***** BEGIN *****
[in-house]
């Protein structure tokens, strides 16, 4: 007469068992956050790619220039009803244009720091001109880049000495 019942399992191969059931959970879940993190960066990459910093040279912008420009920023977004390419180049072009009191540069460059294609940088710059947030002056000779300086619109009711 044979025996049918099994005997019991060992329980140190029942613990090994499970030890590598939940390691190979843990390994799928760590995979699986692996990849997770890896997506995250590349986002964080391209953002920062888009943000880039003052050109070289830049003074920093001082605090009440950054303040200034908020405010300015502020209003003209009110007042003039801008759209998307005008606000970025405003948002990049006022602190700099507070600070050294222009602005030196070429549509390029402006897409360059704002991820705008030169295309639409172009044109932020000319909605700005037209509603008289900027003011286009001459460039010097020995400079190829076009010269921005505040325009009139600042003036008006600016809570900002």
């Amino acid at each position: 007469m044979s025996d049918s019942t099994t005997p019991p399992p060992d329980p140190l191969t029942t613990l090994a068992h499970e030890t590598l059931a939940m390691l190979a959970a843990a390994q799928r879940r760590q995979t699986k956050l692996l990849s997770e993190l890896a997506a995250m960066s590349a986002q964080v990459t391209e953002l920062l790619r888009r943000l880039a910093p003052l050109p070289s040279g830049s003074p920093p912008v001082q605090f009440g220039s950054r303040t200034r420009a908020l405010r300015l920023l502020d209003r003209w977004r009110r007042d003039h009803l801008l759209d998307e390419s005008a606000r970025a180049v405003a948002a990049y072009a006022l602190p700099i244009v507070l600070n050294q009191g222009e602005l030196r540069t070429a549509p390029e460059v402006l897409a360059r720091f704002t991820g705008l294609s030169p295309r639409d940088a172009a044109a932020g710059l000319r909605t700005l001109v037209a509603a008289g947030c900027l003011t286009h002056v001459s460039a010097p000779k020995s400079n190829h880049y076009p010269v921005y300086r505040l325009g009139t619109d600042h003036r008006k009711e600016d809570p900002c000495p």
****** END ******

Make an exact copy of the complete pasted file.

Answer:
[in-house]
């Protein structure tokens, strides 16, 4: 007469068992956050790619220039009803244009720091001109880049000495 019942399992191969059931959970879940993190960066990459910093040279912008420009920023977004390419180049072009009191540069460059294609940088710059947030002056000779300086619109009711 044979025996049918099994005997019991060992329980140190029942613990090994499970030890590598939940390691190979843990390994799928760590995979699986692996990849997770890896997506995250590349986002964080391209953002920062888009943000880039003052050109070289830049003074920093001082605090009440950054303040200034908020405010300015502020209003003209009110007042003039801008759209998307005008606000970025405003948002990049006022602190700099507070600070050294222009602005030196070429549509390029402006897409360059704002991820705008030169295309639409172009044109932020000319909605700005037209509603008289900027003011286009001459460039010097020995400079190829076009010269921005505040325009009139600042003036008006600016809570900002």
């Amino acid at each position: 007469m044979s025996d049918s019942t099994t005997p019991p399992p060992d329980p140190l191969t029942t613990l090994a068992h499970e030890t590598l059931a939940m390691l190979a959970a843990a390994q799928r879940r760590q995979t699986k956050l692996l990849s997770e993190l890896a997506a995250m960066s590349a986002q964080v990459t391209e953002l920062l790619r888009r943000l880039a910093p003052l050109p070289s040279g830049s003074p920093p912008v001082q605090f009440g220039s950054r303040t200034r420009a908020l405010r300015l920023l502020d209003r003209w977004r009110r007042d003039h009803l801008l759209d998307e390419s005008a606000r970025a180049v405003a948002a990049y072009a006022l602190p700099i244009v507070l600070n050294q009191g222009e602005l030196r540069t070429a549509p390029e460059v402006l897409a360059r720091f704002t991820g705008l294609s030169p295309r639409d940088a172009a044109a932020g710059l000319r909605t700005l001109v037209a509603a008289g947030c900027l003011t286009h002056v001459s460039a010097p000779k020995s400079n190829h880049y076009p010269v921005y300086r505040l325009g009139t619109d600042h003036r008006k009711e600016d809570p900002c000495p």